Michael D Higgins: “Presidency of Ideas”

Michael Daniel Higgins (1941-) is described as one of the most forceful left-wing voices in Irish life for over forty years. The eldest of seven candidates, on 29 October 2011 he was announced winner of the election to become President of Ireland for a period of seven years. As ninth President of the Republic of Ireland, he will be sworn in at an official ceremony to be held at Dublin Castle on 11 November 2011.
Known to voters as Michael D, the seventy year old is a fluent Irish speaker, poet, politician, sociologist, political scientist and human rights activist who sought international support for liberation movements around the globe as well as highlighting the horrors of famine and death in Africa. He campaigned against the Iraq war and spoke up for the victims of regimes in Pinochet’s Chile and in Cambodia. Amongst his awards, in 1992 Michael Higgins was recipient of the Sean MacBride international peace prize.
His social concerns grew, he once said, from a Limerick childhood. His early political thinking was influenced by Irish playwright Sean O’Casey. Amongst Michael Higgins poetry collections are The Betrayal (1990) and The Season of Fire (1993).
Michael Daniel Higgins
Born on 13 April 1941 in Limerick city, his father struggled with poverty and ill health and he and his brother were sent to live, fractured lives, with an aunt and uncle in Co. Clare. He was the first in his family to attend university. After studying at St. Flannan’s College in Ennis and at University College Galway, UCG (now NUI Galway), he worked as Statutory Lecturer in Political Science and Sociology at UCG, and was a Visiting Professor at the Universities of Indiana and Manchester.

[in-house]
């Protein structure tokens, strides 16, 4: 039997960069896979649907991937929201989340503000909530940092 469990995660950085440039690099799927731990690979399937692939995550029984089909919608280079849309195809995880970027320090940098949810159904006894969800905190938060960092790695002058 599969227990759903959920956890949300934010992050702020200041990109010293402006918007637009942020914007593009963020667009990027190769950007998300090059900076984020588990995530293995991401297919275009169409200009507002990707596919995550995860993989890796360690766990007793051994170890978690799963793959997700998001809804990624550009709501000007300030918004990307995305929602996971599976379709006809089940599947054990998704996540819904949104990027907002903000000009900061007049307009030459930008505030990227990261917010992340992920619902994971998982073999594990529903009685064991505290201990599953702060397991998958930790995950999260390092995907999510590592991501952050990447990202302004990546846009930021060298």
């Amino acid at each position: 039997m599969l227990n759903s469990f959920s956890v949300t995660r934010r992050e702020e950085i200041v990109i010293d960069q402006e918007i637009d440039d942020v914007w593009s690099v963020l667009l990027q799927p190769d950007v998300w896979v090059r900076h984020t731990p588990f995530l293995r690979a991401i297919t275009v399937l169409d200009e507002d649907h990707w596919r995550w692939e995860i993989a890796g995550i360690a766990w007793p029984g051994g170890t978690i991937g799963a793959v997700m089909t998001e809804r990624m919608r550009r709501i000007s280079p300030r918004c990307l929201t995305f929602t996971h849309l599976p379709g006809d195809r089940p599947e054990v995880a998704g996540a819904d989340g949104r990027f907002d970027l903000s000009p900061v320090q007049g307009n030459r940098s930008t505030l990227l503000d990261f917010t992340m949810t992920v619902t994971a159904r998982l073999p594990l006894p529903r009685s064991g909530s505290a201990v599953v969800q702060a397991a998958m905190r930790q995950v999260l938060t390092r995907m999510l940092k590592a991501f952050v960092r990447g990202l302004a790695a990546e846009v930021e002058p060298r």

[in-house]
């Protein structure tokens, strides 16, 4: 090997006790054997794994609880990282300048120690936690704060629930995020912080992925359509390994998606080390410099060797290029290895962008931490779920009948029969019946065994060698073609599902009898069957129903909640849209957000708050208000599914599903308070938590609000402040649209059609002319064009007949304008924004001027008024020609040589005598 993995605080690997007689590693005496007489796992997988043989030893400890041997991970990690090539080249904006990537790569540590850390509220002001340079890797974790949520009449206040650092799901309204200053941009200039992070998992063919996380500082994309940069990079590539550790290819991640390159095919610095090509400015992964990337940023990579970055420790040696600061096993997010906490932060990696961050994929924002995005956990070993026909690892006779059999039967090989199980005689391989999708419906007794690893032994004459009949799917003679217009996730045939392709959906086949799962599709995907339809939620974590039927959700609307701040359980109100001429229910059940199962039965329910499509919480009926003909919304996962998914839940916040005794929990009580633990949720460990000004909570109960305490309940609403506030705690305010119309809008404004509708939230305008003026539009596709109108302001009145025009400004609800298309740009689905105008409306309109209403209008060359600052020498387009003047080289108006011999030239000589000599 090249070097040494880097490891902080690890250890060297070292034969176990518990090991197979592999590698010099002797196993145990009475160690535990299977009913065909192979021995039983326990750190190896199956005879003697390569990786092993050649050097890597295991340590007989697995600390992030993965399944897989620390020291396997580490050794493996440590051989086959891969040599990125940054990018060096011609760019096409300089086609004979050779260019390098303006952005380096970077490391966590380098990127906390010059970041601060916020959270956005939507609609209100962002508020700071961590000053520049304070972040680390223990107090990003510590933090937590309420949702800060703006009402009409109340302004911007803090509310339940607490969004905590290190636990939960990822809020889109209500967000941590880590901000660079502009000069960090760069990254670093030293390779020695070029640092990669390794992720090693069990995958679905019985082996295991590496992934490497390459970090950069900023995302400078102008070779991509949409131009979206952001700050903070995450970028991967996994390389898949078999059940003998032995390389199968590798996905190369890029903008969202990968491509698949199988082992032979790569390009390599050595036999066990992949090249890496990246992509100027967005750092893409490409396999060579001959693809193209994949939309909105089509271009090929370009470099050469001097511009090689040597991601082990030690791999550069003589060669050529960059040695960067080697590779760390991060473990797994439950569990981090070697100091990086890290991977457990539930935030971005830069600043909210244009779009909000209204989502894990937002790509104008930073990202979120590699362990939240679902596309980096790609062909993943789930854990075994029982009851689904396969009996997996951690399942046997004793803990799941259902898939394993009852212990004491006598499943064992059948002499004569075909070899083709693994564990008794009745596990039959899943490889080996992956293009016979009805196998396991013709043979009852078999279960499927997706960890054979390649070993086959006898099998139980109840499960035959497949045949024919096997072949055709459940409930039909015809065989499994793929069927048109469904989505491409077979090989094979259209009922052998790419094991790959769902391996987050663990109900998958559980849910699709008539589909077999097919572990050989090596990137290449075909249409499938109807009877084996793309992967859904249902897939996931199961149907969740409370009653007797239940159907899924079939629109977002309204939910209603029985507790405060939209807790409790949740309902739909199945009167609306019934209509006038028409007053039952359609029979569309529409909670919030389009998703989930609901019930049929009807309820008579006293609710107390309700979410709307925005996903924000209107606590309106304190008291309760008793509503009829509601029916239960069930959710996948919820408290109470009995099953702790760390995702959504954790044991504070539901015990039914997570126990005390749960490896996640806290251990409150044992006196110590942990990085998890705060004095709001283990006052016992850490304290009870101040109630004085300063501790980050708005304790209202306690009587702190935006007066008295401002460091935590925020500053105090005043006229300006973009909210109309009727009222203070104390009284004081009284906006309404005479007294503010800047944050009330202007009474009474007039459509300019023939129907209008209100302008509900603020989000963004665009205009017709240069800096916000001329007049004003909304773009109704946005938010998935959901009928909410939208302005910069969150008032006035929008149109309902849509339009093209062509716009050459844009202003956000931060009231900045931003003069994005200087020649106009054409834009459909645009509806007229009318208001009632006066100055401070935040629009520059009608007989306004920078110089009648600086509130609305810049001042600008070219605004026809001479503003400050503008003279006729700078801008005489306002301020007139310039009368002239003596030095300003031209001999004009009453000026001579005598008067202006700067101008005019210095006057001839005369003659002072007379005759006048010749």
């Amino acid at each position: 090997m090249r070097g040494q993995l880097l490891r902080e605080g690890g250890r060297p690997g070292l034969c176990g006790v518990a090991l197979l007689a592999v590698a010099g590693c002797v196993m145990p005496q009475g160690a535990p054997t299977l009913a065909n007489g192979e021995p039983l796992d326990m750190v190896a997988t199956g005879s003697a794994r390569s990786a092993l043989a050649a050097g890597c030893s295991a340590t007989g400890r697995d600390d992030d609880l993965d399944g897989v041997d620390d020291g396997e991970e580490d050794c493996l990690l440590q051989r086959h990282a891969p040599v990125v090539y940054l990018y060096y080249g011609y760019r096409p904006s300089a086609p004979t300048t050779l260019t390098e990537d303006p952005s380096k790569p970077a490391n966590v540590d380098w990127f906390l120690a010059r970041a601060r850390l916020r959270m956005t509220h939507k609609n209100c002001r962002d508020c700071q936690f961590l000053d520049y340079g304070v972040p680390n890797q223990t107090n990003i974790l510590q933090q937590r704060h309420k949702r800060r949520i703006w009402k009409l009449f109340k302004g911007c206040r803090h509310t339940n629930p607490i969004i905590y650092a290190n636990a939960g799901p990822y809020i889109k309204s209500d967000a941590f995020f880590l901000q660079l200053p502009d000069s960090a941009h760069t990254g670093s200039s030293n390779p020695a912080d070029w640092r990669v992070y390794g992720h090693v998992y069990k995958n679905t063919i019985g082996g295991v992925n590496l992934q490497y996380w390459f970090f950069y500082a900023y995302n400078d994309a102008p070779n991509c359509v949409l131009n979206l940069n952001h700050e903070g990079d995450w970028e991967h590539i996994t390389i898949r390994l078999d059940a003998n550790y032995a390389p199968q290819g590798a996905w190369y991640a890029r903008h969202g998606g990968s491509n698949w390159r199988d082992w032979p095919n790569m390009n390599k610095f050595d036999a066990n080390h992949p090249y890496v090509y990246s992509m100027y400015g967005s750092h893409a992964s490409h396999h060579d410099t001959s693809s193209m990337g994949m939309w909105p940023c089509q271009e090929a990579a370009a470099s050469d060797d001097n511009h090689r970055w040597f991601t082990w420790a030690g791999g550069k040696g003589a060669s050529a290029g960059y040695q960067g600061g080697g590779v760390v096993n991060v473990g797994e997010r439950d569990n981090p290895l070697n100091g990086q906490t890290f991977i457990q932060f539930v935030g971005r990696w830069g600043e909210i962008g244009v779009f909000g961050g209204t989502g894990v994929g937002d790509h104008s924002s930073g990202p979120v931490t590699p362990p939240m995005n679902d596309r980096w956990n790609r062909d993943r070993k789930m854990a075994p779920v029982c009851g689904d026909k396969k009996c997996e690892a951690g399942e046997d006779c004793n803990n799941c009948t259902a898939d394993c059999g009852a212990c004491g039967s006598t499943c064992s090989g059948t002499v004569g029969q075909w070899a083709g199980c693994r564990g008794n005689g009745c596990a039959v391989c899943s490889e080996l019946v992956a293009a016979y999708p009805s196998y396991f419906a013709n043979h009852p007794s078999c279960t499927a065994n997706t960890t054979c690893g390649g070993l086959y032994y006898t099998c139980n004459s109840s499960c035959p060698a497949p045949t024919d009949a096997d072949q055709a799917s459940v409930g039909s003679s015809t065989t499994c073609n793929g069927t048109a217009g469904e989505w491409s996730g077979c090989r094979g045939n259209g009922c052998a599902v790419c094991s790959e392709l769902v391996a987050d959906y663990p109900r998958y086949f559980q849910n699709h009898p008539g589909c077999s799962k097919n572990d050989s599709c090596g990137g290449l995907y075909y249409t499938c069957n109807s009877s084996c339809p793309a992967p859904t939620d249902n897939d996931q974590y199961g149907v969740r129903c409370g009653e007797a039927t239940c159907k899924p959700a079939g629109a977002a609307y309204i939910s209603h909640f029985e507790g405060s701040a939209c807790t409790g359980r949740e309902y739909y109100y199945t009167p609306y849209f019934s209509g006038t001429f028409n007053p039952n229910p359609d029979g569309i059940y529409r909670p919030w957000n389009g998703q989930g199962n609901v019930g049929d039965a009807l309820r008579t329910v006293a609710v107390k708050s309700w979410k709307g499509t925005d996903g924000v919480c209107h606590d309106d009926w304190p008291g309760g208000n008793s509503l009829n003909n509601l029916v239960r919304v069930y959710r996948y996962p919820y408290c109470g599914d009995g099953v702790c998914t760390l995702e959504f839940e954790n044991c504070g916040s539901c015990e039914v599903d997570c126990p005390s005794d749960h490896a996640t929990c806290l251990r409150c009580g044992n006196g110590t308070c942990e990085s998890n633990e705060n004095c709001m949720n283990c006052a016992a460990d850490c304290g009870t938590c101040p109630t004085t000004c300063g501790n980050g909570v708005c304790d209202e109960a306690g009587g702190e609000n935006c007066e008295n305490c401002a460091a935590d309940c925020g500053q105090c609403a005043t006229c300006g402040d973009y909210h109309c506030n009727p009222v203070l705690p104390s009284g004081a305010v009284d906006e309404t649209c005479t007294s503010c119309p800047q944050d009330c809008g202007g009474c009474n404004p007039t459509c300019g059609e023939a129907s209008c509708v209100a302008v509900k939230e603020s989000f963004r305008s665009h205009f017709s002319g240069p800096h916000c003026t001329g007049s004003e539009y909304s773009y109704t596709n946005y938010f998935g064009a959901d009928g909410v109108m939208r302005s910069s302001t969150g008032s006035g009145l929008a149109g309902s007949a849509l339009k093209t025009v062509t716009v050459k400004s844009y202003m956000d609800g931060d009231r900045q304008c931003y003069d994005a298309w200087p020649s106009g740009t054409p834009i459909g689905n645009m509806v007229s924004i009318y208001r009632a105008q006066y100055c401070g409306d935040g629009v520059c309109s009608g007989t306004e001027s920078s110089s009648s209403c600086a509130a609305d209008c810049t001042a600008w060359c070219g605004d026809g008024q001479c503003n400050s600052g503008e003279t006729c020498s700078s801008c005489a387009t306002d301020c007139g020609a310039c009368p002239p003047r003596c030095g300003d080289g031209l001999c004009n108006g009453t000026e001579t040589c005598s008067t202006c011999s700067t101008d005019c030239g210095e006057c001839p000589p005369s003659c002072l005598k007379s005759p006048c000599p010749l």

His political ambitions were observed early as President of the UCG Students’ Union from 1964-1965. Originally a member of Fianna Fail, he switched to the Labour Party in the late 1960s. He was Labour candidate in the 1969 and 1973 general elections but was unsuccessful on both occasions. He has been Labour Party TD for Galway West since 1987, having first been elected in 1981-2; he was the First Minister for Arts, Culture, Gaeltacht, and the Islands in 1993-7 and was instrumental in setting up the Irish Language TV station TG4 (TnaG). He also allowed a ministerial order under Section 31 of the Broadcasting Act to lapse.
“Presidency of Ideas”
In his extensive campaign he was sensitive to the concerns of the people of Ireland and questioned the failures of the economic model adopted in Ireland and what he described as the extreme individualism it produced – saying now there would be a collective response to the problems faced by the country. From his constituency as Labour Party TD for Galway West, where he received a hero’s welcome acknowledging his service, he is now called upon to serve the country in a very special way – that of “inclusive citizenship” – where every child counts in a “creative society” based on dignity rather than wealth.
Part of his “Presidency of Ideas” is a proposal to hold a series of Presidential Seminars which would not interfere with the legislative process. One seminar would discuss issues facing young people, such as mortgages, exclusion and mental health.
Ita Marguet Note: Acknowledgement is given to all sources used in preparation of this text.